After years of rapid growth, the nation's recycling rate appears to be leveling off as many states and municipalities find it hard to achieve their most ambitious goals for the diversion of garbage.

In 1980, about 10 percent of the municipal solid waste stream was diverted to recycling. By 1990, the figure had grown to about 16 percent.

From 1996 to 1998, the last year for which numbers are available, the rate climbed from 27.4 percent to 28.8 percent. The recycling effort is about evenly split between individuals and businesses.

"The problem with increasing the recycling rate is that we've gotten the most easy-to-get stuff already. We're pulling out the corrugated boxes, the newspapers, the aluminum cans. Much of the garbage that is left is either hard to recycle or not worth the effort. Do you want to recycle hot dog wrappers? Kitty litter? You could do it, but at what cost?" said J. Winston Porter, president of the Waste Policy Center and the EPA official who in 1988 set the national goal of recycling 25 percent of our garbage, which was met in 1995.

Today, about 136 million people, or about 51 percent of the U.S. population, have embraced curbside recycling programs, transforming in a few decades a throwaway postwar culture of profligate "wasters" into a population that by and large has agreed to separate its cans, bottles and newspapers before hauling out the trash.

Porter points out that recycling has its costs, "both in dollars and in terms of the environmental costs. When you recycle something, particularly something that is not worth any money to anyone, you pay to recycle. You also pay environmental costs, such as transportation, energy consumption and some pollution."

On average nationally, it may cost about $50 to tip a ton of garbage into a landfill, while recycling materials costs about $100 a ton.

Porter and others think that the nation will reach a goal of recycling in which about one-third of the garbage we produce is diverted to other uses instead of ending up in a dump.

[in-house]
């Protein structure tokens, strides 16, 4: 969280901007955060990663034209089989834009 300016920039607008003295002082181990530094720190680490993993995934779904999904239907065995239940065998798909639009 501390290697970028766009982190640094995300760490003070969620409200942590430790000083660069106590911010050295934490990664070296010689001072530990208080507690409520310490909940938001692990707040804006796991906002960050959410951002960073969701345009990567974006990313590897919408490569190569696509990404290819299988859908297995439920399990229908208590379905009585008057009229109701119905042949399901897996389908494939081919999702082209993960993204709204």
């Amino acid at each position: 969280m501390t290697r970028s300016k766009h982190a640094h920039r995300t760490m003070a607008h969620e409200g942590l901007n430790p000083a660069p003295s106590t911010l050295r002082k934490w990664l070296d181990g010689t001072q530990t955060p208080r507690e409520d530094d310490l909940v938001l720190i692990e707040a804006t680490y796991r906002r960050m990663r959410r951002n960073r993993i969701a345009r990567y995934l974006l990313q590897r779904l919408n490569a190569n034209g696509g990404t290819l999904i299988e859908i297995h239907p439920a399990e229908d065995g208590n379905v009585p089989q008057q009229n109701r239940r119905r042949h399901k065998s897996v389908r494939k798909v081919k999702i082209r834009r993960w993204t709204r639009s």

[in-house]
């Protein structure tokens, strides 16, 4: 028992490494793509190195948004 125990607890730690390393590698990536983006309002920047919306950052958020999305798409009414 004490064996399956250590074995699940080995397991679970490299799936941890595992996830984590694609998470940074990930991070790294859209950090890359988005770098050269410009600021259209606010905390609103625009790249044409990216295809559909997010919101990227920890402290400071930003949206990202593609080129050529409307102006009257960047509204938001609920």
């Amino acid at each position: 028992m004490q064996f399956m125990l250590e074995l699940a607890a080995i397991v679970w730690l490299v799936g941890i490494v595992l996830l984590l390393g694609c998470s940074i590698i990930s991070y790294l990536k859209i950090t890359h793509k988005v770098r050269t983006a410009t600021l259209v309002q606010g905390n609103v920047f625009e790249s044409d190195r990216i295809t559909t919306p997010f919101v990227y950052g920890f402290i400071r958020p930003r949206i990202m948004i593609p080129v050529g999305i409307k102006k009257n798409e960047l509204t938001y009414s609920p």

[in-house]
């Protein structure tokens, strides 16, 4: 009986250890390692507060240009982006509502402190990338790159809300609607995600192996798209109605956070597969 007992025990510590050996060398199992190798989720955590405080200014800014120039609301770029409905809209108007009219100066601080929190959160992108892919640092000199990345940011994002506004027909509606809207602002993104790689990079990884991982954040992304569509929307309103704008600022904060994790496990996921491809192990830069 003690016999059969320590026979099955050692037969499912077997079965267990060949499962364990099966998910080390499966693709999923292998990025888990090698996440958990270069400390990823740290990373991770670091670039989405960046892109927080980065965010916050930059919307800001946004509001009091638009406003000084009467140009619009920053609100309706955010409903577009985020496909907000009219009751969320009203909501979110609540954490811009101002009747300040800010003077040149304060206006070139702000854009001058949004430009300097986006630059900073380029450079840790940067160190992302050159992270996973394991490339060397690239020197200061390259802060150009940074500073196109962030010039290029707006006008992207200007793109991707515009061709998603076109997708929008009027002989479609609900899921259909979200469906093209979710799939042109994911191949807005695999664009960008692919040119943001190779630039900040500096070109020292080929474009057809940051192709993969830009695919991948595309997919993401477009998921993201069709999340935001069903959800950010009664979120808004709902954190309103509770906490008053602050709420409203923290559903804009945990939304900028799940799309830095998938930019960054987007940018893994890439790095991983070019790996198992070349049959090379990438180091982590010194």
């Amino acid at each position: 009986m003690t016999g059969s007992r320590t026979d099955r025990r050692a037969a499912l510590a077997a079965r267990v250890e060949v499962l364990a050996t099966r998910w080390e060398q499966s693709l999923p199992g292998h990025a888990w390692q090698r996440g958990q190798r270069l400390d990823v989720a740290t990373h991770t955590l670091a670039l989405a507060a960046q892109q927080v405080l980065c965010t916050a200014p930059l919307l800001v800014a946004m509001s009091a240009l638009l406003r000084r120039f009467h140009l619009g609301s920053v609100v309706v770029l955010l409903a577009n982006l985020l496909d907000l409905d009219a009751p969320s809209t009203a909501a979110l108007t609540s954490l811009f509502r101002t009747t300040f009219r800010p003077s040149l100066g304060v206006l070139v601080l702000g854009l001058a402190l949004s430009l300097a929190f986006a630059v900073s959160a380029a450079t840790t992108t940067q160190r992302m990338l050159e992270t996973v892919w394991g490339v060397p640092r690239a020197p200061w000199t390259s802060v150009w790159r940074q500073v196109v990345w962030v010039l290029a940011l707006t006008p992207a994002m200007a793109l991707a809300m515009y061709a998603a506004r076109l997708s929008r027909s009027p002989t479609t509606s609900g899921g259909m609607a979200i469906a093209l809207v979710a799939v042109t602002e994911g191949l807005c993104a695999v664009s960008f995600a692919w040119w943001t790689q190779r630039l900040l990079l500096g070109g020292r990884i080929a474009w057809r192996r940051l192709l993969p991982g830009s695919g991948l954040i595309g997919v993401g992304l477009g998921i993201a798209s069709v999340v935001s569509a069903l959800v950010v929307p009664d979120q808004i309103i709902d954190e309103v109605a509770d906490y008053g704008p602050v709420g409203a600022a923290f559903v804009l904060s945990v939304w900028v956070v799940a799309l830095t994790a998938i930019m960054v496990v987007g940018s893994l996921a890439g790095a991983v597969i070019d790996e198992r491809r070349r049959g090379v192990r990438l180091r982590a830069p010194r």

The EPA has quietly set a goal of 35 percent by 2005, when each person in the United States should generate no more than 4.3 pounds of solid waste daily.

"The nation appears to be on track to meet that goal," according to the independent consultants Franklin Associates of Prairie Village, Kan., which keeps track of trash for the EPA. "But it will take continued commitment from business, industry, government and the public to do so."

Ten years ago, most states and many municipalities set recycling goals. Many of the goals were ambitious, with a dozen states hoping to recycle 50 percent of their municipal solid waste by the year 2000. Most states have failed to reach their goals, though many municipalities have done so.

New York and California, two of the nation's biggest producers of garbage, set the bar at 50 percent by 2000, and neither will make it. California has the strictest requirements written into law, allowing slackers to be fined as much as $10,000 a day. But so far, no California cities have been fined, and they may never be because extensions may be granted out until the year 2006.

An Associated Press review of reports filed to the California Integrated Waste Management Board found that of 431 jurisdictions that reported to the state, only about 25 percent had met the 50 percent goal by 1998, the last year on record.

"We are making incredible strides in California, but we are not there yet," said Steven Jones, a member of the Integrated Waste Management Board.